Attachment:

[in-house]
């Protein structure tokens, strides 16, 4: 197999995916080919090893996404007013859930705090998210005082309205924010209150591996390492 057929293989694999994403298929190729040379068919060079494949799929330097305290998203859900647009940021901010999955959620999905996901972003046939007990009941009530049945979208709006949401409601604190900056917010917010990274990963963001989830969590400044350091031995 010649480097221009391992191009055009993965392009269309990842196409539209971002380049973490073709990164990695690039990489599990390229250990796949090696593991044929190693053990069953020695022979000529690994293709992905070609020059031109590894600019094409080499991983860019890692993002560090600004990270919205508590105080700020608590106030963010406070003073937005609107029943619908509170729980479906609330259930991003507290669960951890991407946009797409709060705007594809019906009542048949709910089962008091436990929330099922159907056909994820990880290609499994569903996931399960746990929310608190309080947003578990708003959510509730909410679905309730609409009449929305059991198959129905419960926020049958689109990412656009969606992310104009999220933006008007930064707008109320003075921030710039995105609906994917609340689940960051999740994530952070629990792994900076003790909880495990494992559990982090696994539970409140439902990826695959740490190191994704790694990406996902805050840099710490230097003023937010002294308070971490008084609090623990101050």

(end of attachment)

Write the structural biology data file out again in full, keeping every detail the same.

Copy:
[in-house]
């Protein structure tokens, strides 16, 4: 197999995916080919090893996404007013859930705090998210005082309205924010209150591996390492 057929293989694999994403298929190729040379068919060079494949799929330097305290998203859900647009940021901010999955959620999905996901972003046939007990009941009530049945979208709006949401409601604190900056917010917010990274990963963001989830969590400044350091031995 010649480097221009391992191009055009993965392009269309990842196409539209971002380049973490073709990164990695690039990489599990390229250990796949090696593991044929190693053990069953020695022979000529690994293709992905070609020059031109590894600019094409080499991983860019890692993002560090600004990270919205508590105080700020608590106030963010406070003073937005609107029943619908509170729980479906609330259930991003507290669960951890991407946009797409709060705007594809019906009542048949709910089962008091436990929330099922159907056909994820990880290609499994569903996931399960746990929310608190309080947003578990708003959510509730909410679905309730609409009449929305059991198959129905419960926020049958689109990412656009969606992310104009999220933006008007930064707008109320003075921030710039995105609906994917609340689940960051999740994530952070629990792994900076003790909880495990494992559990982090696994539970409140439902990826695959740490190191994704790694990406996902805050840099710490230097003023937010002294308070971490008084609090623990101050």